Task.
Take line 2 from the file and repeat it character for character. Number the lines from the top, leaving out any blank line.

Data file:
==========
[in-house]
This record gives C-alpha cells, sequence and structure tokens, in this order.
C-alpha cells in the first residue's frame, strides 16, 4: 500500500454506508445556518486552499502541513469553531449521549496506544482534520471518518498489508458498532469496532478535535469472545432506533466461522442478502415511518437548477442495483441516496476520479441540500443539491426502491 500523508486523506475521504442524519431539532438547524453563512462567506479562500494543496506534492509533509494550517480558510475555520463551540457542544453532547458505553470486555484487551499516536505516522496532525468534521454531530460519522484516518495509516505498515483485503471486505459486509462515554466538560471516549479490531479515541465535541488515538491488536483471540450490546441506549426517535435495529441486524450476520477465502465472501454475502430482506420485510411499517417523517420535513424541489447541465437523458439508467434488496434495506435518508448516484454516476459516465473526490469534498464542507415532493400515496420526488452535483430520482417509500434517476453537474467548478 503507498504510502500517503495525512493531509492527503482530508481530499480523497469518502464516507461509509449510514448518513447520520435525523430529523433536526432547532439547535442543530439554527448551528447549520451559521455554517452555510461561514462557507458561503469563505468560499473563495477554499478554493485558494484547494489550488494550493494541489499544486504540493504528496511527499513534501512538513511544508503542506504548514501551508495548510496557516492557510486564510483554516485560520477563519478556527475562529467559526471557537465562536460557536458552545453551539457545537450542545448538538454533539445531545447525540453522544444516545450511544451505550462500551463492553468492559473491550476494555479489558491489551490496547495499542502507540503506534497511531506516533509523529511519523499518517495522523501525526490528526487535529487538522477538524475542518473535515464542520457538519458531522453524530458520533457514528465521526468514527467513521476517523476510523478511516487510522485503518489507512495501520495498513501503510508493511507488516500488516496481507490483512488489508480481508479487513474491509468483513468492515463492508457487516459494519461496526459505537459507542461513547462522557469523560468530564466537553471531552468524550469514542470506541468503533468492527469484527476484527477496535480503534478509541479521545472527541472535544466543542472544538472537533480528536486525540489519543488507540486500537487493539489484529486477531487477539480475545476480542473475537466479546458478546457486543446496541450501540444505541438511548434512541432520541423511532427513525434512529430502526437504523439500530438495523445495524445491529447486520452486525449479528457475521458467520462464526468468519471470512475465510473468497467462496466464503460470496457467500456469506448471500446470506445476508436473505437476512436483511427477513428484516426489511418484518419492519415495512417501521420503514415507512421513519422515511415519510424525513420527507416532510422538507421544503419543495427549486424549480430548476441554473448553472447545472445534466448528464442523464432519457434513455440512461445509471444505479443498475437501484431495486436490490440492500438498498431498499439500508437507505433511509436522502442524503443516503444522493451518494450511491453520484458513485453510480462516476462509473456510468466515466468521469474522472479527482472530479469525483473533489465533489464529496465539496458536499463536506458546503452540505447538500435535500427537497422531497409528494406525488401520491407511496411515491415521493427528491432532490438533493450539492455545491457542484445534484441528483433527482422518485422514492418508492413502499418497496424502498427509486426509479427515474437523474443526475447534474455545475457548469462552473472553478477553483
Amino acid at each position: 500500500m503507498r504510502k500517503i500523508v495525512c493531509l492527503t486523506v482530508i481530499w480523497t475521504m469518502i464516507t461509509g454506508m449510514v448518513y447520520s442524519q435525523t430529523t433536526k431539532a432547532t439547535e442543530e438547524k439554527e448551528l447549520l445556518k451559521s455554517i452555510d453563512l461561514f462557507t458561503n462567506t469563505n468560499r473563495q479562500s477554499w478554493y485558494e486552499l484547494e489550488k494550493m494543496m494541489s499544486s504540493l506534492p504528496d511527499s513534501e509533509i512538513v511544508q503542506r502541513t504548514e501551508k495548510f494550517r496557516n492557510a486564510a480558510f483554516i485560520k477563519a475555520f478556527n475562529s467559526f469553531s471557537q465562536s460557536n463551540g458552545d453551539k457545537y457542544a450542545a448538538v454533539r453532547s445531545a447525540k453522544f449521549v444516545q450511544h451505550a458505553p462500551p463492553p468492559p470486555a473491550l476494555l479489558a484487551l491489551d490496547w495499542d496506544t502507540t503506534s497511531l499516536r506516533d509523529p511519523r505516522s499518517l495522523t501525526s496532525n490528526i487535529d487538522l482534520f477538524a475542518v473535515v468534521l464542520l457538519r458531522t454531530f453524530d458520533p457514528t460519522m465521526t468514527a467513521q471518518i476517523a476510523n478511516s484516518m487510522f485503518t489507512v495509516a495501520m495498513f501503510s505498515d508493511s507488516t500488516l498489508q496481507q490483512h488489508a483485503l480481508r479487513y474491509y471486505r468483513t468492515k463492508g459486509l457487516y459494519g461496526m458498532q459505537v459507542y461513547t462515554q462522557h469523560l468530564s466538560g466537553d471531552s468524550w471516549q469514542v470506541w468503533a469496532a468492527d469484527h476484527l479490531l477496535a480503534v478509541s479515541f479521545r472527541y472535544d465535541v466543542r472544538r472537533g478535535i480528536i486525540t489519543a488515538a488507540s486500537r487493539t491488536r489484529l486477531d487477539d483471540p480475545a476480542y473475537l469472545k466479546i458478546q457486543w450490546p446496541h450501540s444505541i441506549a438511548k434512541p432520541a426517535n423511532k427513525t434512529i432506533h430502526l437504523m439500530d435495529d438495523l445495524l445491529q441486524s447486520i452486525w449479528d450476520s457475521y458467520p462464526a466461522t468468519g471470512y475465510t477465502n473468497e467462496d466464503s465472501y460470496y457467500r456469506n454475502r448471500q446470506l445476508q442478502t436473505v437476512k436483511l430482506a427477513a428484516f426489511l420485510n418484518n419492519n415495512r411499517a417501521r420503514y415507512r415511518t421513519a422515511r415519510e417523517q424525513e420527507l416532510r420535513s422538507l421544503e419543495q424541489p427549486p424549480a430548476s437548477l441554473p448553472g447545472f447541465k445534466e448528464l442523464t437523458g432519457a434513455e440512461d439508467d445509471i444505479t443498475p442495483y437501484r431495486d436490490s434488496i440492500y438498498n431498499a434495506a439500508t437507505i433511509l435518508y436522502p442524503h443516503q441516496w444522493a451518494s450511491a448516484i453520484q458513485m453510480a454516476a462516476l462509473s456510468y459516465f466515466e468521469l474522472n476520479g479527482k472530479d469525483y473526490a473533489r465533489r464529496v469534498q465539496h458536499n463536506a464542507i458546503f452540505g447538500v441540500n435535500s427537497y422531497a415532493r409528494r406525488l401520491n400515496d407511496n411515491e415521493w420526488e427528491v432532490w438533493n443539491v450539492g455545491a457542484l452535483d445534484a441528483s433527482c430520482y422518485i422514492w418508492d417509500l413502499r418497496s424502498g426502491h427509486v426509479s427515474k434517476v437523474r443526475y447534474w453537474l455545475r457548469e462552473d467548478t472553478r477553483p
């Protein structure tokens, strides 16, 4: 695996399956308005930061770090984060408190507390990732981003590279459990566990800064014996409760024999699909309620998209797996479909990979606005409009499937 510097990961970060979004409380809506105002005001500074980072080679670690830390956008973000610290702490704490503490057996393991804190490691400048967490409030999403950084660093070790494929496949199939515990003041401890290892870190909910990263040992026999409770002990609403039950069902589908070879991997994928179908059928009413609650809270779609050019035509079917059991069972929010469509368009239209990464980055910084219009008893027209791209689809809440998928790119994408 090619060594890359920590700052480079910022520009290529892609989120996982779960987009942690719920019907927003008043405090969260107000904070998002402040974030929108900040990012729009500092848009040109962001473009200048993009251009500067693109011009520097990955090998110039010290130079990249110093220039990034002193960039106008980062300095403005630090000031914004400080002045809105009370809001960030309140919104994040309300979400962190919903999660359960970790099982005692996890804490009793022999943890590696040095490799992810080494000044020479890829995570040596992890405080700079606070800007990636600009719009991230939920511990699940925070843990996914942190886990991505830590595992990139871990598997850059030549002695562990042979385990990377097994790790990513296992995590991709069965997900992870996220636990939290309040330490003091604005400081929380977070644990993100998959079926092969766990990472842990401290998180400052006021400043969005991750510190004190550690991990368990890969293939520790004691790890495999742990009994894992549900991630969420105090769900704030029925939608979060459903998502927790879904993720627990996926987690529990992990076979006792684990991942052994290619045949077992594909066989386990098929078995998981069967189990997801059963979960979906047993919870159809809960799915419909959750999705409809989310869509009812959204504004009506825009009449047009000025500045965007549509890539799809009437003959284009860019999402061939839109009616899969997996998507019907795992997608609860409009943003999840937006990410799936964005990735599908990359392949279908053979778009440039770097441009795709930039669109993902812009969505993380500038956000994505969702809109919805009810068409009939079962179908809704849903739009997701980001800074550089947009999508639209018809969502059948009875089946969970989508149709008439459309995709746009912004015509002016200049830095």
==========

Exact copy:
This record gives C-alpha cells, sequence and structure tokens, in this order.